The budget generally was quite positive for the housing market as it stands: it will certainly help people to find their deposits, and the return of the 95% mortgage will also help younger buyers.

The mortgage guarantee scheme – Help To Buy – remains a good supply of credit to the first time home seeker, although the worry, as Simon Crone, vice president of Mortgage Insurance Europe says, is that there is a ‘risk of a cliff effect’ next year when the scheme is pulled back.

The announcement of a £150 million pound custom build initiative extending the Right to Build also addresses the historical problems of boom and bust – the imbalance of supply and demand, so at the moment, the housing market is blooming, rather than booming!

Mr Osborne has, however, opened the coffers by allowing those approaching retirement age access to the lump sums in their pension pot to invest as they see fit rather than forcing them to buy annuities.

The question is, is this a good thing for the housing market? The danger is that this may lead to a rush for buy-to-let properties, causing a shortage of homes to buy at the first step of the ladder, as bricks and mortar remain one of the most attractive assets to invest in, often providing an income of 5% more of the capital put in.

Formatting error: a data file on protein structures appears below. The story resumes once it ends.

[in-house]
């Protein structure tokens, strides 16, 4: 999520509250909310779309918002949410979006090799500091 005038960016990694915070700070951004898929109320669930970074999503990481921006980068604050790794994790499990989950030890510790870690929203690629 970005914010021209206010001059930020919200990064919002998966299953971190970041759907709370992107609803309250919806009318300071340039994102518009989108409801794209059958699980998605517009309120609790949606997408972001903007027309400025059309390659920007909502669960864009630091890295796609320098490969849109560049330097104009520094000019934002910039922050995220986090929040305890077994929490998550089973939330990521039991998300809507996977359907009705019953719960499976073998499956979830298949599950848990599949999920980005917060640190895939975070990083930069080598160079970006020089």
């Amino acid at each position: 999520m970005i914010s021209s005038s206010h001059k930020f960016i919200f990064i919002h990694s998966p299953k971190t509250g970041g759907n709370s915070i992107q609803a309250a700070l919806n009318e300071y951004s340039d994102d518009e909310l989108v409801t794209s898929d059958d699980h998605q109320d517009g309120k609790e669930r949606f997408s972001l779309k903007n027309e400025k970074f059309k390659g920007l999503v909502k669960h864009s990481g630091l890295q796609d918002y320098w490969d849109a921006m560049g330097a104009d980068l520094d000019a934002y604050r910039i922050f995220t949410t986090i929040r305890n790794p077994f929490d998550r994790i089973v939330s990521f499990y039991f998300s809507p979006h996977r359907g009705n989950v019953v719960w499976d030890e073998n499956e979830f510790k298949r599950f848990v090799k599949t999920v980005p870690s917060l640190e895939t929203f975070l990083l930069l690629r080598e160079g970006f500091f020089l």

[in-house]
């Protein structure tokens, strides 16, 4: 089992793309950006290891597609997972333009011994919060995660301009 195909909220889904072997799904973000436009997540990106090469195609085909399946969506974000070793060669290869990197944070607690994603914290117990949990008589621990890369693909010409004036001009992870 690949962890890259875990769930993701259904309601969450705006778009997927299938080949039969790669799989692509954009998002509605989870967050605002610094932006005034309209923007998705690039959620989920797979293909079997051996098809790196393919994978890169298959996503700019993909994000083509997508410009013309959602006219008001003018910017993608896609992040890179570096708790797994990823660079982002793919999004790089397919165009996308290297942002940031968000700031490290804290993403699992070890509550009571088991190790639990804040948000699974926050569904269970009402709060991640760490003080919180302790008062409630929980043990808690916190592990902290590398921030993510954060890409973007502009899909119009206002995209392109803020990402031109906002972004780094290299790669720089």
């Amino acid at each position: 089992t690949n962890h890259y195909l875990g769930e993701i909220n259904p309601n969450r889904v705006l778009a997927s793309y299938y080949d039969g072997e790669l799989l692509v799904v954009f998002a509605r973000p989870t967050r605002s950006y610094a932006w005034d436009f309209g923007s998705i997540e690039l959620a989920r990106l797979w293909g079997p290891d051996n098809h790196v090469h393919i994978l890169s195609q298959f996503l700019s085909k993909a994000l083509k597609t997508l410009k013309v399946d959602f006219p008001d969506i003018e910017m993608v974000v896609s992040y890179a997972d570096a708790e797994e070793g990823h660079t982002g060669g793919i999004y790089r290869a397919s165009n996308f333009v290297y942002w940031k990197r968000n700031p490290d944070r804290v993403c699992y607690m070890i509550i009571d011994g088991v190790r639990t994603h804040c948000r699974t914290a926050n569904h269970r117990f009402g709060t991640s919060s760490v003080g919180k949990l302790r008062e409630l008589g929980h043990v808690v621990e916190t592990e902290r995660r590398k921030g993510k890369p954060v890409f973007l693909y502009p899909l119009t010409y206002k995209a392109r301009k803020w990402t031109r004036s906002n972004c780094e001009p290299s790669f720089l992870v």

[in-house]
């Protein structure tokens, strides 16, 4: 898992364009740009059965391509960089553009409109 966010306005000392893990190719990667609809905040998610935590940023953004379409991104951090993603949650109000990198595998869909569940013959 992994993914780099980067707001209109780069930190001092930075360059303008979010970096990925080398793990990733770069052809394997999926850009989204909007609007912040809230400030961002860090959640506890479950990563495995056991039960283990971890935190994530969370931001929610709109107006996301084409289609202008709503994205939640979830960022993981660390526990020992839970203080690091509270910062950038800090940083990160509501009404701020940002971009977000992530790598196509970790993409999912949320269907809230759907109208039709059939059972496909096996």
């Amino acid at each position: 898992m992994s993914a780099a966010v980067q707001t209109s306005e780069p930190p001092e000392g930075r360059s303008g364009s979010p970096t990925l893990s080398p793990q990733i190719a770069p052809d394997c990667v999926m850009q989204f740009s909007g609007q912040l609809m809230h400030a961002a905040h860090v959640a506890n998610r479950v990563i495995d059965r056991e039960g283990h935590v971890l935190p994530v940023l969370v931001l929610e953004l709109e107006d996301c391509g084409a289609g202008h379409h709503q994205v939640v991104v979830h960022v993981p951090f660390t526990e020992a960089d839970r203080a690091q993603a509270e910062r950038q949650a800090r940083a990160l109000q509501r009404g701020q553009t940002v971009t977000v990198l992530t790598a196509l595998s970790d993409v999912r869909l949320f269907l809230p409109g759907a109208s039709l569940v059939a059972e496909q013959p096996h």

This may be one reason why the expensive Stamp Duty remains in place, unpopular with all Association members as it acts as an unfair barrier to first time buyers and restricts the demand for new homes.

The anxiety is that the Chancellor may not have properly tackled the supply /demand balance. He has acknowledged the possibility that the release of large sums to invest may be problematical, as he has put disincentives in place for those considering buying as a corporate body, but that may mean more people searching for properties below the Stamp Duty threshold which will disadvantage our first time buyers and continue to restrict supply as demand increases.

Should interest rate rises be needed to dampen the market will not be so severe as to put the brakes on a steady expansion and will keep current mortgages at manageable levels.

As pension money is released in greater sums into the housing market, particularly after next April, money should feed in further up the ladder. The hope is that this will assist the greater economy to expand without the housing market overheating.

As usual, this is a market that we will have to watch, and we shall have to work to ensure that the investment is in property at home, rather than abroad.

The expectation of most professionals in the business is, however, that the price increase should be at a steady rate, and should level out, benefitting the housing market as a whole, not just in London and the South East.